Honourable senators, this is the first time I have had the privilege of speaking in this Chamber since I was sworn in as a member of this august body.
I believe it is altogether fitting that I begin my maiden remarks in this chamber by thanking my good friends and now colleagues, Senator LeBreton and Senator Meighen, for taking me by my arms and leading me to my seat in this place. I can think of no two Canadians who personify dedication to public service and devotion to the welfare of our country more than these talented, energetic, generous parliamentarians. They have done me a great honour.
Like them, I am deeply humbled and tremendously excited to have the opportunity to serve my country and Canadians from this very distinguished place. I can assure you all that I am keenly aware of the practical value of this body and of the vital role it plays in the functioning of our country’s democratic life.
This is a forum not merely of sober second thought. It is a gathering place for serious study; for the consideration of novel ideas; for the honest, non-partisan exchange of views on pressing issues.
I am also clearly conscious of the transcendent worth of this institution. It is the embodiment of our time-honoured values as Canadians—democratic government, the rule of law fairly applied, the equality of all men and women. It is a tangible expression of our fervent desire as Canadians to freely steer our own course, shape our future and fulfil our chosen destiny.
In fact, this institution not only reflects these values and this desire, it fortifies them. It further embeds them in our national life. It safeguards them for future generations just as it has for us, just as it did for the generations that came before us.
Honourable senators, I can assure you that every action I take, every word I speak will be in full awareness of my sacred responsibilities and of my utmost respect for this place. I will take no step and say no word that diminishes this great institution in the eyes of the people we serve.
At the same time, I recognize that no institution is perfect. No human enterprise is entirely without shortcomings. Armed with that realization, I will work with all of my colleagues to ensure this place becomes ever-more representative of the genuine needs and aspirations of Canadians.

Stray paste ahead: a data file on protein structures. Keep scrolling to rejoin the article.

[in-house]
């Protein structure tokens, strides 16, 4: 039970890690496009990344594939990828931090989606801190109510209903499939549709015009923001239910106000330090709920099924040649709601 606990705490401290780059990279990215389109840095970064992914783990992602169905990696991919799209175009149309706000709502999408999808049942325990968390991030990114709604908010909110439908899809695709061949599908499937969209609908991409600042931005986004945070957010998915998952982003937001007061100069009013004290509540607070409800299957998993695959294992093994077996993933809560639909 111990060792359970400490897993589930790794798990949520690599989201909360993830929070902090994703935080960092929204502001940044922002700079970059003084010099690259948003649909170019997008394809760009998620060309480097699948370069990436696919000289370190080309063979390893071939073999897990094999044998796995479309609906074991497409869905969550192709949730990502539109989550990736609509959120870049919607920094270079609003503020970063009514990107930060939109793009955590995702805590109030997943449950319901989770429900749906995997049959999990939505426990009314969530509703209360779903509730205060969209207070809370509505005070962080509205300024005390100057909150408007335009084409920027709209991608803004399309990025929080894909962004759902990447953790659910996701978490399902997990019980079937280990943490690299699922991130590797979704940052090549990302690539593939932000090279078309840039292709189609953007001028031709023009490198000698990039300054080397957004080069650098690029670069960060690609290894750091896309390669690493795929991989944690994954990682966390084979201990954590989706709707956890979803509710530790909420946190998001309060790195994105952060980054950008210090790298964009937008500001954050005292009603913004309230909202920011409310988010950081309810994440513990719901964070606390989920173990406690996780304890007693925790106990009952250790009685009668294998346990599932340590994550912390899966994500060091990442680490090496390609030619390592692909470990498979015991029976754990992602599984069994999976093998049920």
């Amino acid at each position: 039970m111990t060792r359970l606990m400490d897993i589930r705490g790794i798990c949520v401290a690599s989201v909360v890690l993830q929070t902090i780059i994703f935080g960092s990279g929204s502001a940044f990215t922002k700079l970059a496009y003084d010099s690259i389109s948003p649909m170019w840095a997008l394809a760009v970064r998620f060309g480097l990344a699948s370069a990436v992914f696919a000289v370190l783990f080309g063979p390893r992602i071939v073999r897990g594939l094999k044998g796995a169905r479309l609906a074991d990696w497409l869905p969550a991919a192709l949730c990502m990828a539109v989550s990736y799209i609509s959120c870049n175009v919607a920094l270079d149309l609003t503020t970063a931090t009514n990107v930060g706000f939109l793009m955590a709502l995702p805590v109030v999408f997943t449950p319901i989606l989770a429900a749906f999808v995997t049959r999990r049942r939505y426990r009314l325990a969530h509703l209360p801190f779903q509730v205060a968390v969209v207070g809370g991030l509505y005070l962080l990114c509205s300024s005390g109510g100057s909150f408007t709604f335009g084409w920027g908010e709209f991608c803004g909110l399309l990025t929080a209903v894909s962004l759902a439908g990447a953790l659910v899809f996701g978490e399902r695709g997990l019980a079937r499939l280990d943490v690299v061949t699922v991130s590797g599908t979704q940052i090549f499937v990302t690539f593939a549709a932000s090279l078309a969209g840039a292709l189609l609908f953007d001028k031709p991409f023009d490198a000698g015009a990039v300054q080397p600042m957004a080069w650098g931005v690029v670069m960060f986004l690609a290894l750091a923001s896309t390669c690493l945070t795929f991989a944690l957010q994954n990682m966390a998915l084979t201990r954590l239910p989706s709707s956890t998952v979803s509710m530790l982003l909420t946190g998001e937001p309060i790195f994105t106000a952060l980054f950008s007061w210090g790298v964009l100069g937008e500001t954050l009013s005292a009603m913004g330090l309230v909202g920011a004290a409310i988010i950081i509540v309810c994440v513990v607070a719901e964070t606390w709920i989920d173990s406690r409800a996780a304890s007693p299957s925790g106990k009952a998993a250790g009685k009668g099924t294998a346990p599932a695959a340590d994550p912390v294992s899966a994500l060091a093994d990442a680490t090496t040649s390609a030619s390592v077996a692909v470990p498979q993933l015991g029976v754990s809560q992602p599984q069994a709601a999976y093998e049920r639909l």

I should also tell my honourable colleagues that I am an optimist by nature. I have always been hopeful about the future of our country.
How can I not be? Canada has enabled me to enjoy a secure, healthy, meaningful life—just as our country has for countless men and women across the generations. Men and women who have fully embraced the unyielding fact that the benefits that come from being Canadian are—and must continue to be—a direct result of our willingness to invest ourselves fully in the life and future of this country.
At the same time, I can assure all honourable senators that I am by no means naïve. My understanding of the modern world is not simple. My views on human nature are not entirely trusting. And I am fully aware of the daunting challenges that this country now faces. Of the perilous economic predicament we find ourselves in as a result of the current global financial crisis.
It is in such times that I am reminded of the wise words of writer Eric Hoffer. He said that in times of profound change, learners inherit the Earth, while the learnéd find themselves beautifully equipped to deal with a world that no longer exists. In times such as these, honourable senators, in which the world we know is undergoing seismic changes, we must be particularly mindful of these words.
I can assure you that I am a learner. A seeker of novel ideas and new ways to solve seemingly impenetrable puzzles. Armed with this self-awareness, I am eager to work with you to ensure that actions taken by this parliament limit the damage caused by the current crisis. At the same time, we must not confine ourselves to the best practical responses to current challenges. We must ensure our responses leave us in the best possible position to overcome challenges unforeseen.
It is in this spirit of optimism and practicality that I want to speak about the recent federal budget. Indeed, I am privileged to enter this place when such a weighty piece of business is before parliament.
I am firmly convinced that Canada’s Economic Action Plan is the right response for an extraordinary time. It is a comprehensive plan to stimulate our economy, restore our national confidence and support Canadian families. It is a genuine action plan that not only dampens the effects of the current global economic crisis, but also invests in the four pillars of enduring economic growth: lower taxes, modern infrastructure, a competitive economy, a highly skilled workforce.
Honourable senators, I believe a highly skilled workforce is the most important of these pillars. For without it, none of the others is really possible. The budget clearly reflects this fact, and makes it possible for us to take concrete steps to develop a stronger workforce. One step in particular will enable our country to build that kind of workforce. That vital step is improving our ability to recognize foreign credentials.
As the Minister of Finance so clearly stated, if we want to attract the best and the brightest from around the world, we must modernize our immigration system to ensure immigrants have the opportunity to take full advantage of their skills and talents. This need is not theoretical or academic. Modernization of that system is imperative—right now. Many newcomers to our country still experience difficulty finding work that best suits their education and qualifications, in part because their credentials are not always fully recognized in our country.